As a youngster, Jimmy Johnson made some bad decisions. Now, he’s forging forward, determined to make a better life for himself.
Joseph Fornicola stands outside his home, shirtless, smoking a cigarette near the corner of South 9th Place and West Dakota Street on Milwaukee’s south side. Fornicola has a tough look about him, a feeling aided by the many tattoos that adorn his upper body. Then again, he’s spent his whole life on the South Side, most of it around gangs and drugs. “It became a part of my daily life,” says Fornicola of the gang life. “Till I grew up and realized that’s childish. Had to [outgrow] it, but, for a while, you know, growin’ up, you’re impressionable.”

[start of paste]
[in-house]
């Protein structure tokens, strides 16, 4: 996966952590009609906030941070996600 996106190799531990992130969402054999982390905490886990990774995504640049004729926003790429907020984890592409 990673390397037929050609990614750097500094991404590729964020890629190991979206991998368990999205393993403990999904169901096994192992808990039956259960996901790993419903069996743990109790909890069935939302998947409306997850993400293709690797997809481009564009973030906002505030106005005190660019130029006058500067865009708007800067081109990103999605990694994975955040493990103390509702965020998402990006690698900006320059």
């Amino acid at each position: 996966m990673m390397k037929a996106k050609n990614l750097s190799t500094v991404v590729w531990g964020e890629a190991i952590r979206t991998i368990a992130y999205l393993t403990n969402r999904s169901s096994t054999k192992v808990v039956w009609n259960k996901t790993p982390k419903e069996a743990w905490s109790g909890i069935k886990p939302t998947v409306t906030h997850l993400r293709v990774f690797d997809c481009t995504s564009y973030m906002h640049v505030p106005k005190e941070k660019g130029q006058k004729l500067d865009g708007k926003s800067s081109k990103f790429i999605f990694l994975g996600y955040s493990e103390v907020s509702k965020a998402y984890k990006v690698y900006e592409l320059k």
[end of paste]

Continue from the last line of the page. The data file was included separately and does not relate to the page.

Ed swaggers up a nondescript, but busy block of North 40th Street. He pulls a tallboy can of beer from a light-colored jacket and puts the drink to his lips. “I was spoiled most of my life. But, um, bein’ out in the world has a way of, you know, you have a way ‘a gettin’ over that,” he says. “Just, you know, meetin’ people on your path — you know what I mean? Doin’ what your mom and dad didn’t raise you to do, you know, but … I mean, you learn.”